The Simbra Breed
Cattle breeding began in the
18th century when Robert Bakewell (1725 - 1795) from England was the
first to select animals to breed a desired type (breed). His students
established the foundation of the Shorthorn in the late 1700’s, the first
recognised breed of cattle.
established by the identification of a type regarded as more useful than the
ordinary, selection of a few superior animals for a limited number of herds who
practised inbreeding to establish a uniform type which could be regarded as a
breed. If successful, more herds were established and a breed society formed to
keep the herdbook and ensure the purity of the breed. It is of interest to note
that breeds were greatly influenced by a few sires. For instance, nearly a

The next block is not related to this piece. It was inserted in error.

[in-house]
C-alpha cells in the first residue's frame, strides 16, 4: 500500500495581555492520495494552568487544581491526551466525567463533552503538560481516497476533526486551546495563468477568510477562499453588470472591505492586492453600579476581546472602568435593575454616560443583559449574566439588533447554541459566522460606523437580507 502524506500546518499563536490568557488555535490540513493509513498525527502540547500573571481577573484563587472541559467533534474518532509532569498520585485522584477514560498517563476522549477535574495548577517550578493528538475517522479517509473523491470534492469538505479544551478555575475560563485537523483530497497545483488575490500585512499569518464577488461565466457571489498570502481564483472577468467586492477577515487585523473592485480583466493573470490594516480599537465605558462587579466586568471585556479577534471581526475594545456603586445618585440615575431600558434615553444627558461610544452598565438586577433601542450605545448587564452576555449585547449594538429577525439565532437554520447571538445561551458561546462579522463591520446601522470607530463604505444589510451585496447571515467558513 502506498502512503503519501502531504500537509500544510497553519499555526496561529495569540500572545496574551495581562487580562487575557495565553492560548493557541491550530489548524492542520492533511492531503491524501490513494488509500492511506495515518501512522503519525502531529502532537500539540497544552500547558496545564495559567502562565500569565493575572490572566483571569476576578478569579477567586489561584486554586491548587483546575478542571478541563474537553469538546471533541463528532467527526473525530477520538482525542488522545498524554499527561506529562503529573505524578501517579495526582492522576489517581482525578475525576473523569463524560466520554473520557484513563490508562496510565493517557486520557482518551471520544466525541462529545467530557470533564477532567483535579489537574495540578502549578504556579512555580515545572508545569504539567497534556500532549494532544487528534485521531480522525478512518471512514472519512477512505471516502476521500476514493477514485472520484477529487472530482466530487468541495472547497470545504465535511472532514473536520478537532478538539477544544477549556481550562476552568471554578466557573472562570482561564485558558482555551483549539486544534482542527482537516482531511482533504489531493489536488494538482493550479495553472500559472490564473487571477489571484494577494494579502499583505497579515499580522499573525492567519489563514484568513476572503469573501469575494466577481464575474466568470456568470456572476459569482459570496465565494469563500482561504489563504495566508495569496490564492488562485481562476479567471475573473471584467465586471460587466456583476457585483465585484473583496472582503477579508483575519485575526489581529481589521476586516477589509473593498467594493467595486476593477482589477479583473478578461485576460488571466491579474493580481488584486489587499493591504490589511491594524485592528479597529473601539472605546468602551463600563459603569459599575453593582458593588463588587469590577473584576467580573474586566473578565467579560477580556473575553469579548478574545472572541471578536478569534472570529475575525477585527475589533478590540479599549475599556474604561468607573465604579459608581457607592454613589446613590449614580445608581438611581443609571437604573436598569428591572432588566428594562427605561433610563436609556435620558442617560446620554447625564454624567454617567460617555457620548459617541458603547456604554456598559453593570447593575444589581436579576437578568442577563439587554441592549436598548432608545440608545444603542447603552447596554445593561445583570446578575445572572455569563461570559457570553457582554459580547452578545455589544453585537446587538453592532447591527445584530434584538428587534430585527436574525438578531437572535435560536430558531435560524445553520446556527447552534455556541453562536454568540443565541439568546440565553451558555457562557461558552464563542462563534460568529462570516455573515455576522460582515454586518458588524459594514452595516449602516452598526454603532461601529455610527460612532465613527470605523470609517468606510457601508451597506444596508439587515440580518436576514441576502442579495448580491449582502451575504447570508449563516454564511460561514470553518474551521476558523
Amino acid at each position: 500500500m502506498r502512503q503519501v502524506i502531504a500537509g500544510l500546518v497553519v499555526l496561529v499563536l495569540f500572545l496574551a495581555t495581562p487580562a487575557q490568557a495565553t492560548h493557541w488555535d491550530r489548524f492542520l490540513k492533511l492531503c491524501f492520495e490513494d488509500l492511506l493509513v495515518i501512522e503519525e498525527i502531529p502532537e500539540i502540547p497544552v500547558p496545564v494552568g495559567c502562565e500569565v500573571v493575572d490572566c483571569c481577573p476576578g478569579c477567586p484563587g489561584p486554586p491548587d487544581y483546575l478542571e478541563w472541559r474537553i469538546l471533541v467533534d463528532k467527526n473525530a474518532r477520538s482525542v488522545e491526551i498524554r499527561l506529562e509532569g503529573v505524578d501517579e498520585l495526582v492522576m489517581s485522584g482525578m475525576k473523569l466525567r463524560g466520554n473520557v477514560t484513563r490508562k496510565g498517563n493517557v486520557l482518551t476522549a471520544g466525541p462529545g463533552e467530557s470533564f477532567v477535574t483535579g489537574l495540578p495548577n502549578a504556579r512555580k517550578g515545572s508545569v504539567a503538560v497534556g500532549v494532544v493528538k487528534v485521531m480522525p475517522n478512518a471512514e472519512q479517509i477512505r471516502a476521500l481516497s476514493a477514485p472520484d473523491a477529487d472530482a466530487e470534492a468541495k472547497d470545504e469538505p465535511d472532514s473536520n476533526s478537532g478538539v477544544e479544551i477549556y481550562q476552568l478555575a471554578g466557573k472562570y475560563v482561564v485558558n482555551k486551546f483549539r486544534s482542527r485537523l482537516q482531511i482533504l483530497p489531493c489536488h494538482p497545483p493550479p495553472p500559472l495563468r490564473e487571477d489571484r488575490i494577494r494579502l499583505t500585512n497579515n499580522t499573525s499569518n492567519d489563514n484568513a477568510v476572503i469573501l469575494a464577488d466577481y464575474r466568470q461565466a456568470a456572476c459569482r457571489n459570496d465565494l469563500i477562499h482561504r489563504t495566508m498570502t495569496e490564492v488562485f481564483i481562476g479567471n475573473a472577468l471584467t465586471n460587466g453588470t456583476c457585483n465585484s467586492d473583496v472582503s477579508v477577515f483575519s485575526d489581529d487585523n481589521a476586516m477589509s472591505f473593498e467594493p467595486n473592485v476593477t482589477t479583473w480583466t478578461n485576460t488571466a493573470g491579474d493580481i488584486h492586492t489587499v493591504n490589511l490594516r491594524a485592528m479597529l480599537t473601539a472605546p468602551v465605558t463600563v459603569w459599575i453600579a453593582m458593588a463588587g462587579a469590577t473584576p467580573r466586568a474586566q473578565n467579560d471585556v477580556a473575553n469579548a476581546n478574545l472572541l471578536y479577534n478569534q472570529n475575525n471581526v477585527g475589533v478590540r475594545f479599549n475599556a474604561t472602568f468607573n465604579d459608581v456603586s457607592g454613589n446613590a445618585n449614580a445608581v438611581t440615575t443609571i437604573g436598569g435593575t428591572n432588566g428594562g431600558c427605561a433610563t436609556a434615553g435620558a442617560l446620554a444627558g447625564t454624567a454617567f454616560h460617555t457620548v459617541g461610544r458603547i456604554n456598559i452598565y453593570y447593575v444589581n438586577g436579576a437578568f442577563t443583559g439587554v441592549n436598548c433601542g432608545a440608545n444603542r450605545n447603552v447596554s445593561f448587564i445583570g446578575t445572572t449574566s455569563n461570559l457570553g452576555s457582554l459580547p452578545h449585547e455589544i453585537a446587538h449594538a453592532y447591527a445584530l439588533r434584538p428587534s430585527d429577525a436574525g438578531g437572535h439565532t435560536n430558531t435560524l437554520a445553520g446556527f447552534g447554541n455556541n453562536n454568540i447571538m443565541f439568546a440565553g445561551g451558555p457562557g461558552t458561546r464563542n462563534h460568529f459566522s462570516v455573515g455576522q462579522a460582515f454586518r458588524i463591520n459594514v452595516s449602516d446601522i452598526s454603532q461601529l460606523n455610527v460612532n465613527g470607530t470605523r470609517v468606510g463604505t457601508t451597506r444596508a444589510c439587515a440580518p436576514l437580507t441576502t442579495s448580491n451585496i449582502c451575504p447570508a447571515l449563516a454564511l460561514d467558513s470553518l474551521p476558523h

quarter of the Angus breed is related to one bull namely “Prince of Tillyfour”
(Nichols, 1949). The main sire of the grey Brahman breed is “Manso”.
In the mid seventies 60% of all registered grey Brahman were “Manso”
descendants (Perkins, 1987). “Monkey”, born in 1920, a 3/8
Brahman X 5/8 Shorthorn is the foundation sire of the entire Santa Gertrudis
breed (Seyfferdt, 1999).
Modern breed development
Does the development of breeds
in the past differ from today’s Simbra breeding program? Yes, we do not believe
in the closed Herd Book concept, dominance of a few sires or inbreeding and
selection based on visual evaluation alone.
Closed Herd Books restrict
migration of favourable genes. Due to the large environmental variation under
which Simbra breeders farm as well as differing bull buyer preferences, we